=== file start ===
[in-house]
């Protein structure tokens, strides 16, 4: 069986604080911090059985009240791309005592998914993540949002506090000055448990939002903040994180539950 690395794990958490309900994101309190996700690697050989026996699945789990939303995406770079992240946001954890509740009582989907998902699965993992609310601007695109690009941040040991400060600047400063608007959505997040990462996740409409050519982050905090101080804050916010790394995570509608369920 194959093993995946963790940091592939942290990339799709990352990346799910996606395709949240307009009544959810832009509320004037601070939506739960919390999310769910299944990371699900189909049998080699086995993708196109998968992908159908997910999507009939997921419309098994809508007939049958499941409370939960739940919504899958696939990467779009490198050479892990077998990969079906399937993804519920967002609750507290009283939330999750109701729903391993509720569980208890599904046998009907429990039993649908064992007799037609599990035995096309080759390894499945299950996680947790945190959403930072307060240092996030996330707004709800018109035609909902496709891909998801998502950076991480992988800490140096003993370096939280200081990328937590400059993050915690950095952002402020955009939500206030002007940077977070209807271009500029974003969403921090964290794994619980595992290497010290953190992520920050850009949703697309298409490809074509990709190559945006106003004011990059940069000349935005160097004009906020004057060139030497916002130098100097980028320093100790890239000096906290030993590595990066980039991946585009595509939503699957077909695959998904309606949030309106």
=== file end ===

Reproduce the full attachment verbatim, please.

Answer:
[in-house]
């Protein structure tokens, strides 16, 4: 069986604080911090059985009240791309005592998914993540949002506090000055448990939002903040994180539950 690395794990958490309900994101309190996700690697050989026996699945789990939303995406770079992240946001954890509740009582989907998902699965993992609310601007695109690009941040040991400060600047400063608007959505997040990462996740409409050519982050905090101080804050916010790394995570509608369920 194959093993995946963790940091592939942290990339799709990352990346799910996606395709949240307009009544959810832009509320004037601070939506739960919390999310769910299944990371699900189909049998080699086995993708196109998968992908159908997910999507009939997921419309098994809508007939049958499941409370939960739940919504899958696939990467779009490198050479892990077998990969079906399937993804519920967002609750507290009283939330999750109701729903391993509720569980208890599904046998009907429990039993649908064992007799037609599990035995096309080759390894499945299950996680947790945190959403930072307060240092996030996330707004709800018109035609909902496709891909998801998502950076991480992988800490140096003993370096939280200081990328937590400059993050915690950095952002402020955009939500206030002007940077977070209807271009500029974003969403921090964290794994619980595992290497010290953190992520920050850009949703697309298409490809074509990709190559945006106003004011990059940069000349935005160097004009906020004057060139030497916002130098100097980028320093100790890239000096906290030993590595990066980039991946585009595509939503699957077909695959998904309606949030309106």